Hand in hand, with Fairy grace,
Will we sing, and bless this place.
Titania, from William Shakespeare’s A Midsummer Night’s Dream
Depending on your time zone, we in the Northern Hemisphere have arrived on the cusp of the profound change that is the turning of Spring to Summer.
Solstice translates from Latin words meaning the stopping of the Sun. At this time, the Sun appears to pause, the daylight hours no longer grow, but for just a day or two, neither do they yet begin their slow decrease.
At this time, we stand on the sacred pinnacle, a moment of stillness in the eternal arc of waxing and waning Sunlight.
In the Southern Hemisphere, this is the eve before Yule, their shortest day and longest night that ushers in the Winter season.
For those of us above the equator, the days are now their longest, and our Sun now shines with its most dazzling power. Tomorrow morning (11:54am, Eastern), the Sun enters the sign of Cancer and will have reached the peak of its annual journey north, commencing the Summer season.
At this zenith, the seed of the dark time of year is now planted and will be quickening soon.
As is the case with all the Sabbats, the time for celebration is rarely based on clock time, but on the signs and energies that dance into our awareness from the Mother of perfect timing – our beloved Gaia.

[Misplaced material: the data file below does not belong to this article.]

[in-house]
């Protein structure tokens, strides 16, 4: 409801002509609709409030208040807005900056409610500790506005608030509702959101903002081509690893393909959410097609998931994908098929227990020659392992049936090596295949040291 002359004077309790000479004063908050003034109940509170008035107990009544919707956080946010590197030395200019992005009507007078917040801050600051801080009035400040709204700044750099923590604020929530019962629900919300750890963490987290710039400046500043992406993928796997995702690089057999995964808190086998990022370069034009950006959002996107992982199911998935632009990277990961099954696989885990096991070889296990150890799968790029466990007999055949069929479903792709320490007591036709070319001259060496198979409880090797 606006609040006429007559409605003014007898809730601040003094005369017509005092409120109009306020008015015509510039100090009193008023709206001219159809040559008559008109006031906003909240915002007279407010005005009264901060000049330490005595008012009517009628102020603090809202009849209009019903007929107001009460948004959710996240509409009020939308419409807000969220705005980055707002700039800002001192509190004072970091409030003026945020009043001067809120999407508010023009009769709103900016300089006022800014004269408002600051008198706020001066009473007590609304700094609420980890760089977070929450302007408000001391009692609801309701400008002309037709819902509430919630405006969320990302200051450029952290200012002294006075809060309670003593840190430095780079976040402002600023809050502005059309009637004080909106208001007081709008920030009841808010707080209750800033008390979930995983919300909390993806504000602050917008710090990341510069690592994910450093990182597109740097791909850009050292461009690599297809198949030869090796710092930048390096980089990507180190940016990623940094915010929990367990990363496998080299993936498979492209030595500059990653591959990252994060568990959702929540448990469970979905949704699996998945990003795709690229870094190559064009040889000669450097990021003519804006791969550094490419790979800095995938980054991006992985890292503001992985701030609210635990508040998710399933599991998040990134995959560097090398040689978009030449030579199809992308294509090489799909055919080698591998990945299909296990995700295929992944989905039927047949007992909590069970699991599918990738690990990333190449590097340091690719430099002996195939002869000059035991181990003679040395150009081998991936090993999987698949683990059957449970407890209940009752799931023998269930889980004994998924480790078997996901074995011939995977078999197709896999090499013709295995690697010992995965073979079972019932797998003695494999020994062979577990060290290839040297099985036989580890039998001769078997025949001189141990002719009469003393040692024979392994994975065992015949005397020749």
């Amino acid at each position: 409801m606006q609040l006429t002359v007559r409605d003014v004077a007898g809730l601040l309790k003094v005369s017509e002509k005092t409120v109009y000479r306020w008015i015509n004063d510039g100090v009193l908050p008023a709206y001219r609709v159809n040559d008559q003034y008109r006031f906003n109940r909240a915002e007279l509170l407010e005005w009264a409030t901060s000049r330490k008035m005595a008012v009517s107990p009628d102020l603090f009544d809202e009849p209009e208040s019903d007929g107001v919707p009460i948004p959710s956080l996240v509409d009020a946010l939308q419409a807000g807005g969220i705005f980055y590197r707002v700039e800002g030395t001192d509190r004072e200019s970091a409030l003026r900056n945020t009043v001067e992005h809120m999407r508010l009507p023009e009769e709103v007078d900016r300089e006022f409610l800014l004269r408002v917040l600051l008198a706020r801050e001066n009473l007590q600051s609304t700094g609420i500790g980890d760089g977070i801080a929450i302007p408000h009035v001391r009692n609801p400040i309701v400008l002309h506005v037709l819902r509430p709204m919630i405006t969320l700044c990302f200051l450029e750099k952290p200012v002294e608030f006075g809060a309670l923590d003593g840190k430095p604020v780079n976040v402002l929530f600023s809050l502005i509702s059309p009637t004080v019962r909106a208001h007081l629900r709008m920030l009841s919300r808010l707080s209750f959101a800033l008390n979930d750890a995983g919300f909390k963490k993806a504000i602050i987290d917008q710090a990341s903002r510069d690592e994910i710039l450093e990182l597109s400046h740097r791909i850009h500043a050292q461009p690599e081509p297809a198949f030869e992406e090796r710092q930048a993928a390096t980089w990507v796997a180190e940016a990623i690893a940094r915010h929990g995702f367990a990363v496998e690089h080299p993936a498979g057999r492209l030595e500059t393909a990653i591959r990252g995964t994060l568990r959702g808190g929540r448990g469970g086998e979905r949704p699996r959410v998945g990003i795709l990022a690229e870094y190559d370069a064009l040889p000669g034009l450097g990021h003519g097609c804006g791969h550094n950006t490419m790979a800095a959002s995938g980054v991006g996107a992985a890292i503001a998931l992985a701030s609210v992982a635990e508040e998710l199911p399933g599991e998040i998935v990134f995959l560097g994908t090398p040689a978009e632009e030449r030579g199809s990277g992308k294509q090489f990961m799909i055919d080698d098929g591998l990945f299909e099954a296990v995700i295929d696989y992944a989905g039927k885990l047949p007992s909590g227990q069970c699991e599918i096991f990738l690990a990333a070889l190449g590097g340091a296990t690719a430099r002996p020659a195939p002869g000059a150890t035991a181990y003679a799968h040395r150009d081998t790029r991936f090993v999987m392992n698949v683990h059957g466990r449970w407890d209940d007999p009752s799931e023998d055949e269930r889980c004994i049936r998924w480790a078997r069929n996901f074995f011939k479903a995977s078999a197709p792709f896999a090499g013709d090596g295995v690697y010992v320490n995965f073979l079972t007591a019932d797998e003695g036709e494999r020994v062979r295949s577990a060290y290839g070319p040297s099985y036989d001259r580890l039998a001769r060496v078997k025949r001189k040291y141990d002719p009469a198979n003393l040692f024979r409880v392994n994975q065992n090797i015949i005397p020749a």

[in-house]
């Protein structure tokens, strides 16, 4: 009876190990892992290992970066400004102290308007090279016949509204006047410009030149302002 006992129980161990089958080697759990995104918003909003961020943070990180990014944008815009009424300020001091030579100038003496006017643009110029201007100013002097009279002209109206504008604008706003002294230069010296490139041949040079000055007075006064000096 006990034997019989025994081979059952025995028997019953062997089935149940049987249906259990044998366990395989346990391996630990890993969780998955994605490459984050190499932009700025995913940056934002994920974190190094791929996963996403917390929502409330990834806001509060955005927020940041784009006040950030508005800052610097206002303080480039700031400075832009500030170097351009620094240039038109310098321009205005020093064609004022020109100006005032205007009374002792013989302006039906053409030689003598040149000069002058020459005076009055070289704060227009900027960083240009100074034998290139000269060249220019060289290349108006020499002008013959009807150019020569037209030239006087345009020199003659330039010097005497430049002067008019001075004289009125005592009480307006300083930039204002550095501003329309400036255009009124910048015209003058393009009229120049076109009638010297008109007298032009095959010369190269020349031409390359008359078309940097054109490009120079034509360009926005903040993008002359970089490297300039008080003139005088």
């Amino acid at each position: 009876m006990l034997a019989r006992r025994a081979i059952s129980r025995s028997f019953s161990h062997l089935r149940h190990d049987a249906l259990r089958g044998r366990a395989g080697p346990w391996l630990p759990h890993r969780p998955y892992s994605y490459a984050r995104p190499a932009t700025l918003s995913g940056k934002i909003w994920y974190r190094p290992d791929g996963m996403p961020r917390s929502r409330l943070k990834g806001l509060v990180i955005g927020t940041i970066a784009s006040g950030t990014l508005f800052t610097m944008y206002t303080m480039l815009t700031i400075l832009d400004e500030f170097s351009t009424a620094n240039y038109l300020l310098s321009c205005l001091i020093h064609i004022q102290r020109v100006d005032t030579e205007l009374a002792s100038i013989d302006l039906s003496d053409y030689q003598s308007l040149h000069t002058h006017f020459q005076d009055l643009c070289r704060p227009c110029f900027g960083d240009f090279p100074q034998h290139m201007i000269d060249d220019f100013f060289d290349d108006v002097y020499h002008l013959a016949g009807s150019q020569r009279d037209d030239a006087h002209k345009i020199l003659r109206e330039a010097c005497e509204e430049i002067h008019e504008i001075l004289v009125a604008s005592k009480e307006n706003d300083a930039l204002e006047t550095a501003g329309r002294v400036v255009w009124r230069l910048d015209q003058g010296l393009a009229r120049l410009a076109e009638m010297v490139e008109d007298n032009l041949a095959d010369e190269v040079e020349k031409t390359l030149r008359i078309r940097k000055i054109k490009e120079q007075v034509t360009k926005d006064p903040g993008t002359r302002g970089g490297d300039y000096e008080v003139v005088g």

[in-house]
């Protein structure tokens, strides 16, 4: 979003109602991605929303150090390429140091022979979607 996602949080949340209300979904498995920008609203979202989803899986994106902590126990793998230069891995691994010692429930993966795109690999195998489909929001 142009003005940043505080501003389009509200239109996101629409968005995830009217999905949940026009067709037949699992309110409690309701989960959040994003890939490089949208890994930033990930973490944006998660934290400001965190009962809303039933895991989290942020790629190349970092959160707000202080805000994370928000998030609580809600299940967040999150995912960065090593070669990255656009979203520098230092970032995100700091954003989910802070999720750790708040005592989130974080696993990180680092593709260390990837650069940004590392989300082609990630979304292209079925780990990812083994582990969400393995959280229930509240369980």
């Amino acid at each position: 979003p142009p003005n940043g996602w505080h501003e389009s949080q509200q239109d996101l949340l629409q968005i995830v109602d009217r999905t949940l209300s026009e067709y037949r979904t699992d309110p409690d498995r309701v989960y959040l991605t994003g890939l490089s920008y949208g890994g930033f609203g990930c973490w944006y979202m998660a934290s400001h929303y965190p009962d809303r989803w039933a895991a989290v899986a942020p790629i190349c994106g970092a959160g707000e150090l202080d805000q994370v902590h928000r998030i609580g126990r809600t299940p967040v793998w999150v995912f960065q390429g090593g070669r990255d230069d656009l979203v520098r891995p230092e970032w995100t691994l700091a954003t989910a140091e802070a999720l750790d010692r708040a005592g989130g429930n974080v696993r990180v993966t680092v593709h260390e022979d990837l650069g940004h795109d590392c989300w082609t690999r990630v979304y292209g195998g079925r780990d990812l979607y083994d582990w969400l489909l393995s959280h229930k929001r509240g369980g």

Midsummer’s Eve Magick
As we bid goodbye to Springtime, let us celebrate Midsummer’s Eve, this night before the Sabbat of Litha (Summer Solstice/Alban Hefin/Midsummer)). Besides Samhain and Beltane, this is one of the most magical nights of the year.
There are Midsummer festivals held across the Northern Hemisphere, as it is one of the oldest holidays of humanity.
At the North Pole, the Sun does not set at all, and throughout the northernmost civilizations, feasting, play, and merrymaking are the order of the day.
I suggest that today, before the blessed Spring maiden gives way to the Summer Mother, you go outside and taste the rich fruit that has come of Spring’s blossoming; feel the subtle shift as we reach the crescendo of the Light’s journey.
Dew gathered on Midsummer Eve is said to restore sight. And tonight, weather permitting, those of us who love our herbs will be out at midnight, harvesting the plants that are sacred at this time. It’s especially perfect as we are now in the waning of the gibbous Moon.
For instance, fern, which confers invisibility, was said to bloom at midnight on Midsummer Eve and is best picked then. The unopened fronds of a male fern should be gently dried over the Midsummer fire and then kept for protection and magic throughout the year.
In fact, any magical plants plucked on Midsummer Eve at midnight are doubly efficacious and keep better. In particular, St. Johnswort, mullein, wormwood, yarrow, and mistletoe should be gathered either at midnight tonight or noon tomorrow, to use as a charm to protect your house from fire and lightning, your family from disease, negative sorcery, and disaster.
Just remember: You should never harvest endangered, stressed plants, and always remember to ask the plant’s permission first — which means LISTEN for their answer and honor their requests!